Lost your faith in humanity?
If all you do is read or listen to the news, I can’t blame you.
There are so many tragic stories we hear from the media that it’s sometimes hard to see the world as a safe place. It seems that wherever you go, there are always people waiting to take advantage of you.
Travelers are especially vulnerable, often finding themselves in a new place and usually not knowing anyone. Locals may see them as an easy target. And yet, a lot of travelers I’ve met know that kind people are everywhere. They can be locals or fellow travelers, and they help strangers even when they don’t need to. Sometimes they even go out of their way just to assist someone in need of help.
In this 11th collection of stories of Kindness on the Road, read how Kristin Repsher, Lexie Willems, Justin Carmack, and Claudia Tavani restored their faith in humanity when they received help from unexpected places in Croatia, Germany, Thailand, and Peru.
The Good Samaritan
Kristin Repsher, a landscape photographer and travel writer, blogs at A Pair of Boots and a Backpack. For her, the boots and backpack symbolize the type of travel she lives for. A software engineer by day, her favourite place is the outdoors. Take a look at her portfolio and follow her on Facebook and Twitter.
Getting your wallet stolen, no matter where it happens, is a traumatic experience. When it happened to me in Croatia, I really struggled to sort out my situation while living on a boat with no Wifi or address. However, I couldn’t stay frustrated for very long when so many people stepped up when I needed help.
I’ll never be able to repay the tour guide who not only shared her vast knowledge of Game of Thrones but also 100kn ($20) so I could ‘enjoy her city’ (aka eat lunch because I had no money). Or the Calgarian I met on Dubrovnik’s walls who offered a loan (to be repaid when I next visited Canada). Or the hostel owner that offered as much money as I needed for the day without knowing exactly how I could pay him back.
Most surprising of all, though, was the message I got through Facebook a full 4.5 months later. When it arrived in my inbox, I read the story of someone who had been walking through a park in Split and had found my wallet under a bush.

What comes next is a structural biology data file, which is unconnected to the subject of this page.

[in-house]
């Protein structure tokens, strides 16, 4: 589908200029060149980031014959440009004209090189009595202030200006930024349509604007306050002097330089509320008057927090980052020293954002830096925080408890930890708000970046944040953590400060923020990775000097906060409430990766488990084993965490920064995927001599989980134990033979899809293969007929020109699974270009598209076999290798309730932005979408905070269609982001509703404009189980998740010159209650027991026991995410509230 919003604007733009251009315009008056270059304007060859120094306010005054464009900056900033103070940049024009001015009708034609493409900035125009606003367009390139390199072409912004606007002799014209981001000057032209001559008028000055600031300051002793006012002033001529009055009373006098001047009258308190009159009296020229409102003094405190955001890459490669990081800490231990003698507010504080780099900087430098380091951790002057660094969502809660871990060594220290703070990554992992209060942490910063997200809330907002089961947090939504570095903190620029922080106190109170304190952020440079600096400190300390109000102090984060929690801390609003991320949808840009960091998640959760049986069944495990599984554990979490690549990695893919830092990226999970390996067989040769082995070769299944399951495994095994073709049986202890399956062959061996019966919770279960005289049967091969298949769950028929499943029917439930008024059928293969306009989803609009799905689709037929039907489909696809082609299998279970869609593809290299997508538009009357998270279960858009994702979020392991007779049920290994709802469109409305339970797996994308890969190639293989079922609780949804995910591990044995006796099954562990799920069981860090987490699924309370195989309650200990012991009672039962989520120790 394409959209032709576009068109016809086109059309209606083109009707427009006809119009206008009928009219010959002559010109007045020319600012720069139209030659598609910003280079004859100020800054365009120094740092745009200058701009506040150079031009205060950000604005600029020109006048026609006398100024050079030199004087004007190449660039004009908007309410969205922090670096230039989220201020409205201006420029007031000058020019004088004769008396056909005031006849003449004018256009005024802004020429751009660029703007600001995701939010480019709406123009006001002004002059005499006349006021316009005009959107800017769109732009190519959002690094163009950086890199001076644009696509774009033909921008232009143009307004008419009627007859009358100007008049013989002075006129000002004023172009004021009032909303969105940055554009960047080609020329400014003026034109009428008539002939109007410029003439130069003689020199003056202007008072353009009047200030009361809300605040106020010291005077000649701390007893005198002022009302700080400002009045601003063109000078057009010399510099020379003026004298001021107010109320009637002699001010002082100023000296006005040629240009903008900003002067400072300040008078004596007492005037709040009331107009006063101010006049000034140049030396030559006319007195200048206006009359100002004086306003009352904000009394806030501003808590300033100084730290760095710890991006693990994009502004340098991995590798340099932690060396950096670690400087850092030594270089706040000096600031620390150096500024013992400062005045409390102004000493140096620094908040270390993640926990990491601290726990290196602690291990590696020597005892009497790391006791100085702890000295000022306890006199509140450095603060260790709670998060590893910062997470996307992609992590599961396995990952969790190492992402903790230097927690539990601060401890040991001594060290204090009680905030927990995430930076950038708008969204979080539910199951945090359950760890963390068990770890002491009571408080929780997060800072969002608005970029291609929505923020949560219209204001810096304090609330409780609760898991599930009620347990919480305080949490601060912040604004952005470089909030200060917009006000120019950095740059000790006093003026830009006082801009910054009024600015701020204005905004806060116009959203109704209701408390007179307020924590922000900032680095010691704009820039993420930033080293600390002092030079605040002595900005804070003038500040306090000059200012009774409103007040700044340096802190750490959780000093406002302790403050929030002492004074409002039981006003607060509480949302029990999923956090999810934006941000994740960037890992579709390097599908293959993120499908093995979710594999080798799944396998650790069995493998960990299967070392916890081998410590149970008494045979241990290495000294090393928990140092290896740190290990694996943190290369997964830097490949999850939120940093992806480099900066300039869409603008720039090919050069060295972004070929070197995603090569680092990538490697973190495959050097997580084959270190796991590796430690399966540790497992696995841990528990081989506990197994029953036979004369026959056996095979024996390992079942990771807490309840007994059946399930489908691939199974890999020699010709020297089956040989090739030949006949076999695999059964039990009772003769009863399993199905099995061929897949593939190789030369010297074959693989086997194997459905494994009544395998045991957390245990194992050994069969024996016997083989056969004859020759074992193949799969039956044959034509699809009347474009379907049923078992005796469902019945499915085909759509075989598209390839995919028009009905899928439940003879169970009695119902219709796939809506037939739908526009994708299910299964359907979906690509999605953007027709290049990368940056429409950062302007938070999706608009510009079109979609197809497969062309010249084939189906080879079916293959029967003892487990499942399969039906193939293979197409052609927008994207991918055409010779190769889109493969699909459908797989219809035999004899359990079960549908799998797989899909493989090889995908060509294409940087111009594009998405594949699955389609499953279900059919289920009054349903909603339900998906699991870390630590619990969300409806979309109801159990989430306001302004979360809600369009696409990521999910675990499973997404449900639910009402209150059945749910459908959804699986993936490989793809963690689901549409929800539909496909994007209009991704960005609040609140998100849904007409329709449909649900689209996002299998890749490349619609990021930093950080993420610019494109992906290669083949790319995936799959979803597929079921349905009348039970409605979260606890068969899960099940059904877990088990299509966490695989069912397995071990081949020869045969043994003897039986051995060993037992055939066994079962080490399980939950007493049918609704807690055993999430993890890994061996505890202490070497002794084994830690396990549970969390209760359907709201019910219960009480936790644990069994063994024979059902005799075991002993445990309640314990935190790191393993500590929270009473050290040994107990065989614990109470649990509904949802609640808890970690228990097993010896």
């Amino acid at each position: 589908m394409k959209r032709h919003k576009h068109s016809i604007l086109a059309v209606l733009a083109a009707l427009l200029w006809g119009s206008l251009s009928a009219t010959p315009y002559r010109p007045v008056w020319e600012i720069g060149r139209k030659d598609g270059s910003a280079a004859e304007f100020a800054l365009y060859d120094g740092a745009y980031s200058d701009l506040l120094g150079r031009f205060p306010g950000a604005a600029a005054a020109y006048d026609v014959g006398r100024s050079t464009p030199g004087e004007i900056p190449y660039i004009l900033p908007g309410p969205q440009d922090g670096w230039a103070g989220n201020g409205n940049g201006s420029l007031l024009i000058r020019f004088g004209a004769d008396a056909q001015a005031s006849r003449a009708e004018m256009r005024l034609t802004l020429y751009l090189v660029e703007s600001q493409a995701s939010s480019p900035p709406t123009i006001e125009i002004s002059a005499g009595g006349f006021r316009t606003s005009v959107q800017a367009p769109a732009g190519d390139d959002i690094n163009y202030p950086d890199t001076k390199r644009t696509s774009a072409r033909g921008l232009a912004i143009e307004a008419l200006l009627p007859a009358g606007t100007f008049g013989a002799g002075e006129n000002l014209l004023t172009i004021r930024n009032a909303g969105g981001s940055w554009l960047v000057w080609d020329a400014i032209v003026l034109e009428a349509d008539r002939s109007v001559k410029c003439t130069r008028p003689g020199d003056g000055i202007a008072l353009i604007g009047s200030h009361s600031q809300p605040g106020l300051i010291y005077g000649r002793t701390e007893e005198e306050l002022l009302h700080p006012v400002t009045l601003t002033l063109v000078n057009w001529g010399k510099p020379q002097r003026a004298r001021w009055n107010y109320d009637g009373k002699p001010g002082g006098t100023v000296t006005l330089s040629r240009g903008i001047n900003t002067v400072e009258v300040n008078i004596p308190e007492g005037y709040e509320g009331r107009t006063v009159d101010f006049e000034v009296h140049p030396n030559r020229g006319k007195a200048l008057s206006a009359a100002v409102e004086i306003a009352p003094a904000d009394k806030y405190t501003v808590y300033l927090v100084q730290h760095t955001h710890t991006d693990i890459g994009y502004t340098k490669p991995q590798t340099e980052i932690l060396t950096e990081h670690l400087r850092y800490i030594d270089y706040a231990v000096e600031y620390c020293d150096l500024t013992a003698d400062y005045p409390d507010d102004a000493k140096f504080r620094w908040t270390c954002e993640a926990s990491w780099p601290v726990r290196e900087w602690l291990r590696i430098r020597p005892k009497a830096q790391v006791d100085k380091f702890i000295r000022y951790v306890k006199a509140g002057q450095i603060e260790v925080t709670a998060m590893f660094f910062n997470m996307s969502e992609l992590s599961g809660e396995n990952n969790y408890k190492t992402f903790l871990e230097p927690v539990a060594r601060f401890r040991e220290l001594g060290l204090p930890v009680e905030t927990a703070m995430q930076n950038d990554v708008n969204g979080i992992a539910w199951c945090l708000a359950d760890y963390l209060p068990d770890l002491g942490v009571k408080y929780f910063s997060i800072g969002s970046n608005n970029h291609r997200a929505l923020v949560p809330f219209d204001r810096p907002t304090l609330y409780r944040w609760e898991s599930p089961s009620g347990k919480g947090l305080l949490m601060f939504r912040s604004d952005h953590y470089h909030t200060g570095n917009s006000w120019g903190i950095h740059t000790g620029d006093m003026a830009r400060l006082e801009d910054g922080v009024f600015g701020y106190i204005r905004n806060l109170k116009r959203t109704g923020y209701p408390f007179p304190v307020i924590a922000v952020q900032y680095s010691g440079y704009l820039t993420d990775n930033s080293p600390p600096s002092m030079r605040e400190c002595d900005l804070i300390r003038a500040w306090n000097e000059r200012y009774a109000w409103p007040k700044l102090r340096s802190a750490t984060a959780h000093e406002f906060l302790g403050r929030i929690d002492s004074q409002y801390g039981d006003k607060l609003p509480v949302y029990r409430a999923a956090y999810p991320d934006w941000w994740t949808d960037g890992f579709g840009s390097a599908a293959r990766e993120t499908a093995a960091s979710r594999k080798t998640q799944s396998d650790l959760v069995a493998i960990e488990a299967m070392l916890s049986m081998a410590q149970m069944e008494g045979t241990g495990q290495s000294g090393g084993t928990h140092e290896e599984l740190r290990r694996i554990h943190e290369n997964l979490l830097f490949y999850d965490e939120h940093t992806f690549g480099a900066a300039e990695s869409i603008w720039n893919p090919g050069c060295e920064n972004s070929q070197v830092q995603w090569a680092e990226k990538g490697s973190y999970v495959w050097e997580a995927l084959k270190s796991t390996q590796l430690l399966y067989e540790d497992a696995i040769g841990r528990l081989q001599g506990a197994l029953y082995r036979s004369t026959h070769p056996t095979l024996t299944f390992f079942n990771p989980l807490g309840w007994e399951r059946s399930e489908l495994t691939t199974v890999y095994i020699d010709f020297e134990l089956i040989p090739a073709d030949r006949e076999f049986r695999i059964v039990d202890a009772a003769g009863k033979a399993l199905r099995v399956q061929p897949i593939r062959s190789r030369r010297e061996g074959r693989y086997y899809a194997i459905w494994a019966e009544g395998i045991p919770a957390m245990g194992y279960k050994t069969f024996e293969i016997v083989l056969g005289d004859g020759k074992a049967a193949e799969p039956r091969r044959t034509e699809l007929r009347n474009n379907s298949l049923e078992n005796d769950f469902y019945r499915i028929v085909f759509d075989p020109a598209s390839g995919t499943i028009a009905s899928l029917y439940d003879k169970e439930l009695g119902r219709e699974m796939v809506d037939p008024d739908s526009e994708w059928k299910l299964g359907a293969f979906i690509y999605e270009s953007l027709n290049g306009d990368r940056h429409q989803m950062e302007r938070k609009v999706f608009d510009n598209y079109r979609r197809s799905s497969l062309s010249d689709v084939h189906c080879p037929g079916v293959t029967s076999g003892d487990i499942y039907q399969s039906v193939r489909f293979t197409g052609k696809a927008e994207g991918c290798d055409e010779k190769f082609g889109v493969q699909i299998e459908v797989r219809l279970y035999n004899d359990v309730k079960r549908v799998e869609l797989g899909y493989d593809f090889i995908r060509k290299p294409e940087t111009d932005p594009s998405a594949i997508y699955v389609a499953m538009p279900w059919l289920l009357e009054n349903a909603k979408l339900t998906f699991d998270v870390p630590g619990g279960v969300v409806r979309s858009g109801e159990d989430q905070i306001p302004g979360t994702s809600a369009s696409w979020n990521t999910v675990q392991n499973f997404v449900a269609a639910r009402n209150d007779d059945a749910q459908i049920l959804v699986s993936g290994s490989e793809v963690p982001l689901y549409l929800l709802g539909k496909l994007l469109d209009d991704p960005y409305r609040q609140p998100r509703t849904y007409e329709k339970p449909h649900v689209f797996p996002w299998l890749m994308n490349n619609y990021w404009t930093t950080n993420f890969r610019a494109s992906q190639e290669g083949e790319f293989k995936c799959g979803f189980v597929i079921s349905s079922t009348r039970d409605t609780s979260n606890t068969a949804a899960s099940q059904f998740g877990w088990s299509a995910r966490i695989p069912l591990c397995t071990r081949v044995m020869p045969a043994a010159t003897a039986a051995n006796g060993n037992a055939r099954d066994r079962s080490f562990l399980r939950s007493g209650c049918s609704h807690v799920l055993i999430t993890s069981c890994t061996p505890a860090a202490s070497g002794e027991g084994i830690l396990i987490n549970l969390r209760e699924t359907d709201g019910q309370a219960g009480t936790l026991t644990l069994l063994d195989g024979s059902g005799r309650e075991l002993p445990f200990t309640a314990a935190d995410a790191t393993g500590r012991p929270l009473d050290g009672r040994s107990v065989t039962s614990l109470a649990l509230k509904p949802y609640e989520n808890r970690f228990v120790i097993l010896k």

I was incredulous. I’d initially hoped that someone would hand in the wallet to the police so I could have some of the irreplaceable items back before I left. By the time I flew out, I figured it was gone, perhaps discarded unceremoniously into the harbor.
The photos attached to the message — of my driver’s license, my SIM cards — removed any doubt. It really had turned up again.
I was initially concerned that it might all be a ploy to get even more money out of me. I made an offer to pay for the shipping, expecting to be asked for more; instead, the mystery man used the change that the thieves had left in my wallet to pay for the shipping. He asked for nothing more and the wallet — with its irreplaceable items, such as my Wimbledon grounds pass that I had queued hours for — arrived a few weeks later.
And with that, my faith in humanity was restored. Having my wallet back wasn’t the important part — it was the fact that someone was willing to go out of his way to do something nice for someone he’d never met.
So thank you Mr. Good Samaritan, and thanks to everyone along the way that helped when I was in need.
A Kindness in Berlin
Lexie Willems is the blogger behind Steps to Follow. She loves tea, photography, and travel, and she is currently preparing for the best year of her life. This year, she plans to travel the world one paycheck at a time. Follow her adventures on Facebook and Twitter.
After getting no sleep on an overnight train from Amsterdam to Berlin, Hannah and I stumbled off the train, our backpacks heavy on our backs, our eyelids heavier on our eyes. Not being coffee drinkers, we ordered the largest cups of coffee at the train station anyway, preparing for a long walk ahead.
By the time we arrived at Lette’m Sleep hostel, we were real-life zombies. I’m sure the scenery along the way was mesmerizing but, in a dream-like state, everything looked like a comfy bed to lay down on to me.
We walked into the office where a young man was working away on his computer. We assumed we were too early to check in but were hoping to drop our bags off. He greeted us kindly and, perhaps taking pity on the magnitude of the bags under our eyes, worked some magic and snuck us into a private hostel room early. With much thanks we hopped into our beds and slept soundly until the afternoon.
When I awoke from a long nap, dread filled every part of my soul. I realized that my most prized possession, my DSLR, was missing. Frantically, I searched the room but it was nowhere to be found.
Near tears, I raced out of my room. I nearly ran right into the hostel worker who looked delighted to see me. The young man waved me to his office saying, “you left something behind.” He turned towards me with my camera bag in his hands, “I figured you might need this.” He smiled, holding the bag out to me.
I nearly burst into tears of gratitude. ‘I should hug him!’ I thought. I stopped myself in the nick of time, reminding myself of the embarrassment I will feel afterwards. Instead, I thanked the man over and over again for all of his help today.
His response— “it was nothing.” What he’ll never know is that at the time, it was everything.
The Man on Koh Tao